That's our mantra in robotics. Try crazy things, be free with your ideas, and see what happens. If you're going to build the future, you'll need to be a pioneer. –Emma, seventh grade
LEAN INTO DIFFICULTY.
When it comes to academics, it pays to challenge yourself. I'm in the Bioethics Symposium, presenting research on the ethics of genetically-enhanced intelligence. At times it's daunting—research, deadlines, time management—but it's also a whole new way of thinking. Very independent and "you-driven." –Isabella, sophomore
OWN YOUR OWN EXPERIENCE
It's one of the "conversation norms" we have at Kent Place, and it's always resonated with me. Everyone has a different and equally valid perspective to bring to the table—so put yourself out there. –Mary, senior
DON’T THINK YOU’RE GOING TO GET A LABEL.
There are no jocks here at Kent Place, no science geeks, no theater nerds. Last month a varsity athlete went to sing at the Vatican. Everyone here has some unique quality — and they’re amazing at what they do. –Claire, senior
REACH BEYOND WHAT YOU THINK YOU CAN ACCOMPLISH.
You'll face plenty of challenges, but push through them. Brilliant women use their resources: their teachers, our studios and library and, of course, each other. If you're stuck, collaboration can almost always get you across the finish line. –Suzanne Carreno-Powers, Math Teacher and STEM Coordinator
GET READY FOR RIGOROUS WORK.
And multiple extracurricular activities. Busy days, and a few late nights. But through it all, don’t lose your sense of fun. –Alessandra, junior
KPS alumnae are amazing. I met one alumna after a math and science panel who works in retail architecture. That made me think about a cool way to combine two of my interests — math and fashion. –Amber, junior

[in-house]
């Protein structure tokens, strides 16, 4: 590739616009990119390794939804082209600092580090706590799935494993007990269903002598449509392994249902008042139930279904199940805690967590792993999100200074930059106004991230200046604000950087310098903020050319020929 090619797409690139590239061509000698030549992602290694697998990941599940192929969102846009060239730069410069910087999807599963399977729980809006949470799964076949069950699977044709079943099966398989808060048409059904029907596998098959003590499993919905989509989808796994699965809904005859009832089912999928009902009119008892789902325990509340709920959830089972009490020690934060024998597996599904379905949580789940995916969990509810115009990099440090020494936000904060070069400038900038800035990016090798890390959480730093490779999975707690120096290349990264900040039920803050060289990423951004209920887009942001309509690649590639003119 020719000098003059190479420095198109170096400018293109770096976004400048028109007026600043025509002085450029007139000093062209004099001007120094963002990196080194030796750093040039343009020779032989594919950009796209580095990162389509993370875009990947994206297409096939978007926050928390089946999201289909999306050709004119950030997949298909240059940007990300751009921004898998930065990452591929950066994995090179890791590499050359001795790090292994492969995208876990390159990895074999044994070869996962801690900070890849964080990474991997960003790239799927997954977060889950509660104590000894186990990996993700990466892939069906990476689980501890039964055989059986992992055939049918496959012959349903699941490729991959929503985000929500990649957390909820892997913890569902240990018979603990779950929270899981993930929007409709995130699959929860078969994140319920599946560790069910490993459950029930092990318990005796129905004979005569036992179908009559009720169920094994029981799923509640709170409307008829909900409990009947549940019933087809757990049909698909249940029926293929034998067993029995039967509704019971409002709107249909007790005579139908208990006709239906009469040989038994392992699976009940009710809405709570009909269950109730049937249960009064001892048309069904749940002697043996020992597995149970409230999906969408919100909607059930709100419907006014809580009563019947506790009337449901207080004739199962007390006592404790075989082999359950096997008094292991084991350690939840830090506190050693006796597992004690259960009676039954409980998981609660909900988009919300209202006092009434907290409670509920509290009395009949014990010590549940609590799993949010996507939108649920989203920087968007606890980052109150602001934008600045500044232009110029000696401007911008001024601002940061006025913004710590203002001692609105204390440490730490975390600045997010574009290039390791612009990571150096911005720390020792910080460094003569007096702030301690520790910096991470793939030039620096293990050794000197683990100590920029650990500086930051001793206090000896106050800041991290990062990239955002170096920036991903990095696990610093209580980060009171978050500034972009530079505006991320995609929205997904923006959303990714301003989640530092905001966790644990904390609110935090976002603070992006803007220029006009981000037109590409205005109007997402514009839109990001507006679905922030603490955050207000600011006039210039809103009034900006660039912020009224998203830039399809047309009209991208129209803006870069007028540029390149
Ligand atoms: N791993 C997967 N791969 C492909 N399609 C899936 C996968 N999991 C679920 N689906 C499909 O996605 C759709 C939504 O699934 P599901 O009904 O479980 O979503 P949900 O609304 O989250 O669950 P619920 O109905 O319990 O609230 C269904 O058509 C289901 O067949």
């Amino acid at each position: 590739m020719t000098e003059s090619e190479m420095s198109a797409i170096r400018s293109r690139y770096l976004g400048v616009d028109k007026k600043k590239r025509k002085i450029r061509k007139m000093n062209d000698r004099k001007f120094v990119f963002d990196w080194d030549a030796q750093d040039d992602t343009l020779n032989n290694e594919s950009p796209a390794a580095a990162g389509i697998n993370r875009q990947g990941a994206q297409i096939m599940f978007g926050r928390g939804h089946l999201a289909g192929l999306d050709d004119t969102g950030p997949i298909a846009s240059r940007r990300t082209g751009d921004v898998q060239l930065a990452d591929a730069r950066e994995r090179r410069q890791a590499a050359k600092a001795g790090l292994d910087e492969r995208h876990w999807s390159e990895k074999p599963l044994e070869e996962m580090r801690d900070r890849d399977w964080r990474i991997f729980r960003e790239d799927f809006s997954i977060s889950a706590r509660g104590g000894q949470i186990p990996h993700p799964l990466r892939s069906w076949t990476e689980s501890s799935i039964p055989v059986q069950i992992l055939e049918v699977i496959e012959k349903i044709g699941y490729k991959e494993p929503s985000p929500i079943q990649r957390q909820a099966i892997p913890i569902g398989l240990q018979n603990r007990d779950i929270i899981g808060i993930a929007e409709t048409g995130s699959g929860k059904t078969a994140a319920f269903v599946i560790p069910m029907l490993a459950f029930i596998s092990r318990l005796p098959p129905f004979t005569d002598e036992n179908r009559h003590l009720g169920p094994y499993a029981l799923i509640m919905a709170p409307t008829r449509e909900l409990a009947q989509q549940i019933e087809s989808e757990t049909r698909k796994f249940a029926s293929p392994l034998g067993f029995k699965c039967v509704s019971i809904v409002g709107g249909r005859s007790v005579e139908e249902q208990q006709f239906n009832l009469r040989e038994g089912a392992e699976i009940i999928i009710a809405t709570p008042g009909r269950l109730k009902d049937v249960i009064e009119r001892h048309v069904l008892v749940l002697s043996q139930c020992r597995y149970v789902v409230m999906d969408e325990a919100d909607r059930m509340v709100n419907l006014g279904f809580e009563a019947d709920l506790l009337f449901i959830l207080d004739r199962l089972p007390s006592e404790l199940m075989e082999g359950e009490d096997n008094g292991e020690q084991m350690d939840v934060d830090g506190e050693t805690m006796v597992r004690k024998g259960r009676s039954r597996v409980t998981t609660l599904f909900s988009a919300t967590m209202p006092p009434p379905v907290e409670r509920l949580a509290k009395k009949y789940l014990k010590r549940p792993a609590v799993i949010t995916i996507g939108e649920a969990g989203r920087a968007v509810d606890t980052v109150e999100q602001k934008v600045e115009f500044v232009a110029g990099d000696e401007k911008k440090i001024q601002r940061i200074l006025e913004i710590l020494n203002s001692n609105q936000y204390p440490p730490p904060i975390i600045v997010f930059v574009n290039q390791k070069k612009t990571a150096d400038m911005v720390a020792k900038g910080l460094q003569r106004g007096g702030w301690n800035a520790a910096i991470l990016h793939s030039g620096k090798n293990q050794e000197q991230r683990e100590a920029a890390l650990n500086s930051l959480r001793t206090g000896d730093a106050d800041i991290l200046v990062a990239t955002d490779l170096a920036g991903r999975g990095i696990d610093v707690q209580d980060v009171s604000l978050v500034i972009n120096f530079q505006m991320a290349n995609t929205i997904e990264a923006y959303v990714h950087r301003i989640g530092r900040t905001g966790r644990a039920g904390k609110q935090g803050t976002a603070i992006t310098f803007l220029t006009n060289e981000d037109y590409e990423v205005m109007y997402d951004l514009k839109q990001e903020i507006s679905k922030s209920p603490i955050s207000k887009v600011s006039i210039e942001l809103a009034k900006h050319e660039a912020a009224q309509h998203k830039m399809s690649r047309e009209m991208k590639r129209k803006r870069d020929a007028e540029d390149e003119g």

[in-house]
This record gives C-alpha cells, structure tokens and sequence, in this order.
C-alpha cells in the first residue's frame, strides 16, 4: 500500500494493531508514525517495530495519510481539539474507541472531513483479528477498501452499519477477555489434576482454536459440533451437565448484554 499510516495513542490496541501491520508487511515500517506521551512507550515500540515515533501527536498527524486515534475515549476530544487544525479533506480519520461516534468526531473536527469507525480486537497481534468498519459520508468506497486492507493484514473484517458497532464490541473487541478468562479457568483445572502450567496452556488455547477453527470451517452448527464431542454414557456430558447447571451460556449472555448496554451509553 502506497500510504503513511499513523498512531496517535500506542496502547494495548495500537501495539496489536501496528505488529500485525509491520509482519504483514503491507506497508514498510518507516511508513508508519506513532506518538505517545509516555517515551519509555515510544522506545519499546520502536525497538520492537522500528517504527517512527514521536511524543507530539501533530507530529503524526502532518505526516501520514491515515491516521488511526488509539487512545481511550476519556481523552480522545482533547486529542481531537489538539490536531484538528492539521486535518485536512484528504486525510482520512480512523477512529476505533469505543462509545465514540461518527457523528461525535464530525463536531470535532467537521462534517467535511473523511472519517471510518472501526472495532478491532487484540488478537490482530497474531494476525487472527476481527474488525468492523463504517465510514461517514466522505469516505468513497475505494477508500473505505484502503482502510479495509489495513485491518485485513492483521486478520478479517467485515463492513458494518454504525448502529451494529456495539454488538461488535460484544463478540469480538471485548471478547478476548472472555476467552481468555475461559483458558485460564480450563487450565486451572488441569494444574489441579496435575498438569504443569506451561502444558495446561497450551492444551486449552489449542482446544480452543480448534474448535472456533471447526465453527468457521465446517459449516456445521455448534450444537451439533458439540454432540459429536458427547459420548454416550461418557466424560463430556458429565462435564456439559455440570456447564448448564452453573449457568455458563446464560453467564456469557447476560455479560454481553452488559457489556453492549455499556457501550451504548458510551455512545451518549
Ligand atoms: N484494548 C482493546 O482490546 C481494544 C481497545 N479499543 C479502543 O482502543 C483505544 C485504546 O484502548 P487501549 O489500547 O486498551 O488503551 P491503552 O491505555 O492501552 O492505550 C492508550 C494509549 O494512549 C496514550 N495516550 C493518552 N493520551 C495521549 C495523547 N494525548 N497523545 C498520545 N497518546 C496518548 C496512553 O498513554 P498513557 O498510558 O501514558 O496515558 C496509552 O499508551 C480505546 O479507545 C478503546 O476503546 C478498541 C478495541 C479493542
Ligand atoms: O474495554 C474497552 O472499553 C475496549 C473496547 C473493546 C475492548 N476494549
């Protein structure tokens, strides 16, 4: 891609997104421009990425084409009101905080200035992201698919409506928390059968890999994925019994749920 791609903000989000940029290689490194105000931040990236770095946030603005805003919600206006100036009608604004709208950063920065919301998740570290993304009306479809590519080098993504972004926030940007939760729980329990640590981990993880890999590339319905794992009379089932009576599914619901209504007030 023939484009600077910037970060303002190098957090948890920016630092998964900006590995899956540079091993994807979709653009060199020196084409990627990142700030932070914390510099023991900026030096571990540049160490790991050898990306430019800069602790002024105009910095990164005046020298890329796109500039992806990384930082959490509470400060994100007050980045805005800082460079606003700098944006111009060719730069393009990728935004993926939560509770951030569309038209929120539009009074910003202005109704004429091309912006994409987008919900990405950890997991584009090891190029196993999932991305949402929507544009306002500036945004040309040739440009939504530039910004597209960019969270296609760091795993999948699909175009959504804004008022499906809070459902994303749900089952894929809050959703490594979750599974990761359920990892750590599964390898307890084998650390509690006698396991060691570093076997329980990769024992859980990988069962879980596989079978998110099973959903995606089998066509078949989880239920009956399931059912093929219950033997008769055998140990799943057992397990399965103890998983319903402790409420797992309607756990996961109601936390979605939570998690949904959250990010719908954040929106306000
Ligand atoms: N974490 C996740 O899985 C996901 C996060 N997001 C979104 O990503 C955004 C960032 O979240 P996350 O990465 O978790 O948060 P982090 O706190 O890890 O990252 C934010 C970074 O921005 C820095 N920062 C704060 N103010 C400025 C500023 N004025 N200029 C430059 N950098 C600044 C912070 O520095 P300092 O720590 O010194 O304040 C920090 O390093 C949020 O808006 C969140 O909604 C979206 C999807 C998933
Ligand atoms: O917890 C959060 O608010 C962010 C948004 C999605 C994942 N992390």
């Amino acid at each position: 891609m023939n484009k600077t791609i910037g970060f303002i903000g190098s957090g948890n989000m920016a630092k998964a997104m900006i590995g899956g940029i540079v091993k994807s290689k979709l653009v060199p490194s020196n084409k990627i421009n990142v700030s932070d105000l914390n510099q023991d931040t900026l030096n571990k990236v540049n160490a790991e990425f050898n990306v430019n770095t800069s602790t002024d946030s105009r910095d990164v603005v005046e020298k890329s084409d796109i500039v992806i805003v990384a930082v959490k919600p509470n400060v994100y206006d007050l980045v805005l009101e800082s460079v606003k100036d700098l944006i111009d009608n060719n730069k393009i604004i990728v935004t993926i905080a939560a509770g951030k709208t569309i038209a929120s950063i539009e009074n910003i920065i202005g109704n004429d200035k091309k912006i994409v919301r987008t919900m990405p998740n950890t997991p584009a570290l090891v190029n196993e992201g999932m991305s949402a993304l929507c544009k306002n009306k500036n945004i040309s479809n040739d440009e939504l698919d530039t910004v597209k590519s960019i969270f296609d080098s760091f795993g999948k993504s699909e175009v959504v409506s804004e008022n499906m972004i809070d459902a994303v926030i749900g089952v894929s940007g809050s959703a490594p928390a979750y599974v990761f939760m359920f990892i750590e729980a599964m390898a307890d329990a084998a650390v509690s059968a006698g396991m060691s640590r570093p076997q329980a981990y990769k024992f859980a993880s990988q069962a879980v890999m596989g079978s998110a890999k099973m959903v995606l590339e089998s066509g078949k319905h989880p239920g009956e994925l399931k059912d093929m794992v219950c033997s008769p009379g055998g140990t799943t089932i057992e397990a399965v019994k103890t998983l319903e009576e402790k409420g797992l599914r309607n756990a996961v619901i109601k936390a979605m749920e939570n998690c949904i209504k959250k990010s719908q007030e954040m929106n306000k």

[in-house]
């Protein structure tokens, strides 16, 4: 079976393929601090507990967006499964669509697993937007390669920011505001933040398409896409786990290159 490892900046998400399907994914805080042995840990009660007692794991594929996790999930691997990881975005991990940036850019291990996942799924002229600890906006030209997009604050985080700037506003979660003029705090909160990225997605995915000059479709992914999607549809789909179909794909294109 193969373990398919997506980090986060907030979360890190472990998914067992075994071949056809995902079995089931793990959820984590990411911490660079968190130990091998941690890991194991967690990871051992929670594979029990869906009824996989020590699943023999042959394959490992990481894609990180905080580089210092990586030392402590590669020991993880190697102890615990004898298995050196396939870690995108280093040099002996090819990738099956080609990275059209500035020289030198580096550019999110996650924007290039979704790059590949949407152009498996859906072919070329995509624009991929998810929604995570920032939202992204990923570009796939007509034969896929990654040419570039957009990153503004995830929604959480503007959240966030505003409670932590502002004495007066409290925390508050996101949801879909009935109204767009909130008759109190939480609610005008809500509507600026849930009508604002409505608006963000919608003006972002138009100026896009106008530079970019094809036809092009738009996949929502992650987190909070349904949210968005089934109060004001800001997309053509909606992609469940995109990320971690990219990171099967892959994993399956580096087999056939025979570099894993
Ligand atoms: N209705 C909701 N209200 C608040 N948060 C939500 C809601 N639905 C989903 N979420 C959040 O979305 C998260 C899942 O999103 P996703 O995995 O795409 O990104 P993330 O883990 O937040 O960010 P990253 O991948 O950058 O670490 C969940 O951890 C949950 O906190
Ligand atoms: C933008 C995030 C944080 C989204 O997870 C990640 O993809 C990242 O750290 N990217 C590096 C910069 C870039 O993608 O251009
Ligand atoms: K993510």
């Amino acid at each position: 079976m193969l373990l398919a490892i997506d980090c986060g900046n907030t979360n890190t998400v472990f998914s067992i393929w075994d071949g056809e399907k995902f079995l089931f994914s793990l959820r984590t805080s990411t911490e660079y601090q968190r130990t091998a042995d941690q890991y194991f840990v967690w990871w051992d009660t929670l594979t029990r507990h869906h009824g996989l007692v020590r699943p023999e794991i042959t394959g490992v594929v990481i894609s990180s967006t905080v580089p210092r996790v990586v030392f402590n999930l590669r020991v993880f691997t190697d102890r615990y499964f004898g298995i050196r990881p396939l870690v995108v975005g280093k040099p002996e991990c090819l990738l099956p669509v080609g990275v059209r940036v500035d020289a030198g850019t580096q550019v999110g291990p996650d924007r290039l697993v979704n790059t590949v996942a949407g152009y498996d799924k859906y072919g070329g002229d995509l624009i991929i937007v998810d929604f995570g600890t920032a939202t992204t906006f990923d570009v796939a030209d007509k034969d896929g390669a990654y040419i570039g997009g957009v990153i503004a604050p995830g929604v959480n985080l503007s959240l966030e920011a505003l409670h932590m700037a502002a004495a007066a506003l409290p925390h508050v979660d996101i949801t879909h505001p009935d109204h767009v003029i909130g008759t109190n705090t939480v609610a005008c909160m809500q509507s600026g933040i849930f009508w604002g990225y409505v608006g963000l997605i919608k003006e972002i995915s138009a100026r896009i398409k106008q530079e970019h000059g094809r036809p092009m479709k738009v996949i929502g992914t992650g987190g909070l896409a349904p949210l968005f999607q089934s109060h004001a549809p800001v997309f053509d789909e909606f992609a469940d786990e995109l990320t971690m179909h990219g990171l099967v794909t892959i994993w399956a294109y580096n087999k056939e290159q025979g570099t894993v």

YOUR TIME AT KPS IS GOING TO OPEN UP OPTIONS YOU HADN'T EVEN THOUGHT ABOUT.
And when it's time to choose, you're going to know yourself so well, you'll pick the college that's the best fit for you—academically, socially, personally. So don't get tunnel vision. This is your process. Just know that you'll be ready! –Jennifer Simpson, Director of College Advising
SOLVING PROBLEMS IS A JOURNEY, ENJOY THE RIDE!
In the Middle School we do a Science Expo—either two or four people work on a science project for a couple of months and then present it to the entire class. We go into some in-depth projects and it’s incredible what we learn along the way, and how willing our teachers are to help us through the tough parts. –Toni Ann, eighth grade
SPEAK YOUR MIND.
Every girl here learns from an early age how to speak up and speak to adults. You never feel silly raising your hand, and you’re given lots of opportunities to speak publicly. I’m never shy about saying what’s on my mind. –Vittoria, fourth grade
ETHICS WILL CHANGE YOUR ENTIRE OUTLOOK.
Right away, we tackled questions of "right versus right." We're learning to look at every issue from both sides, which helps with everything from homework to friendships. –Elizabeth, eighth grade